The Cowichan Symphony Society wants to give the people in the Valley the gift of song for the Christmas season.
The society will host a free streaming production of Handel’s Messiah by the Victoria Baroque players on Dec. 17, beginning at 7 p.m., on its website and Facebook page.
Society president Dr. Peter Leckie said the CSS had a seasonal concert planned for a limited audience in Duncan up until the latest changes to the COVID-19 safety protocols that further restricted group gatherings.
“The society has been bringing live symphonic music to the Valley for 65 years so, although we had to cancel our latest live performance due to the pandemic, we are still committed to the production of live music that is available to our patrons,” Leckie said.
“With this gift of music, we hope to make the holiday season a little more joyful for people.”
Playing on the instruments of the 18th century, the Victoria Baroque players bring audiences closer to the “sound world” of the period, embracing the dance-driven rhythmic vitality, as well as the lyrical aspects and conversational aspects of baroque music.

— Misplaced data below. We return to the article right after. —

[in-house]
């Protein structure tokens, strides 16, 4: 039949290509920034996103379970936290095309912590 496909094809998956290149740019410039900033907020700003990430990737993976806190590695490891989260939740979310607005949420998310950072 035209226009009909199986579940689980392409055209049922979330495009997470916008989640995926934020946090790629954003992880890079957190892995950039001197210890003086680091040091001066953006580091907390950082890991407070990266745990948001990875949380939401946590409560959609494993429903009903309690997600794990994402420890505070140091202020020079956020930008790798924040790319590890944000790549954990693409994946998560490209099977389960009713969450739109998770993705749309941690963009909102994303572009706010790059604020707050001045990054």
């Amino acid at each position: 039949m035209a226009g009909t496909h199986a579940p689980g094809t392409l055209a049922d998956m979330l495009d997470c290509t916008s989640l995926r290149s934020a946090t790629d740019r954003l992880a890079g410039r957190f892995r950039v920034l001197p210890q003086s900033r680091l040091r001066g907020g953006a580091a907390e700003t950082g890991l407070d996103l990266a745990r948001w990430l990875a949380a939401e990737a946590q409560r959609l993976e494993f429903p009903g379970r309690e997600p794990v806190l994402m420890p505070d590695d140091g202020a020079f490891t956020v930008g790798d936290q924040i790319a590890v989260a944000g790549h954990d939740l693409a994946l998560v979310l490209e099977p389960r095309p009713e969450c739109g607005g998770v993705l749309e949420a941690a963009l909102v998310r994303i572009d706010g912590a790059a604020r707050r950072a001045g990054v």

Founded in 2011, the talented musicians in Victoria Baroque have gained an enthusiastic audience base across Vancouver Island.
Leckie said that because of the space restrictions due to the pandemic, the production of Messiah on Dec. 17 will not be a full symphony.
“It will be a combination of things, with an overture at the beginning followed by four world-class soloists who will do different parts of Messiah, ending with their rendition of the ‘Hallelujah Chorus’,” he said.
“Our patrons can listen for free, and the live-streamed performance will be available on our website (cowichansymphonysociety.ca) and the Victoria Baroque website through the Christmas season.”
Leckie said musicians in the Victoria Baroque, as well as the CSS, have experienced rough financial times since the beginning of the pandemic, so there will be an opportunity for those who appreciate the production’s music to provide a donation for their talent and hard work.
He said both websites have links to CanadaHelps.org, a nation-wide website for donating and fundraising online, where people can make donations for the musicians.
“All the donations received go directly to the musicians,” Leckie said.
Leckie said the CSS is working on returning to its traditional live performances when the situation around the pandemic changes for the better.
He said the society hopes to have a production in the spring, possibly with a small audience, and another during the summer.
“We’ll have to play it by ear,” he said.
“The society wished everyone a Merry Christmas. We appreciate that we can be part of it.”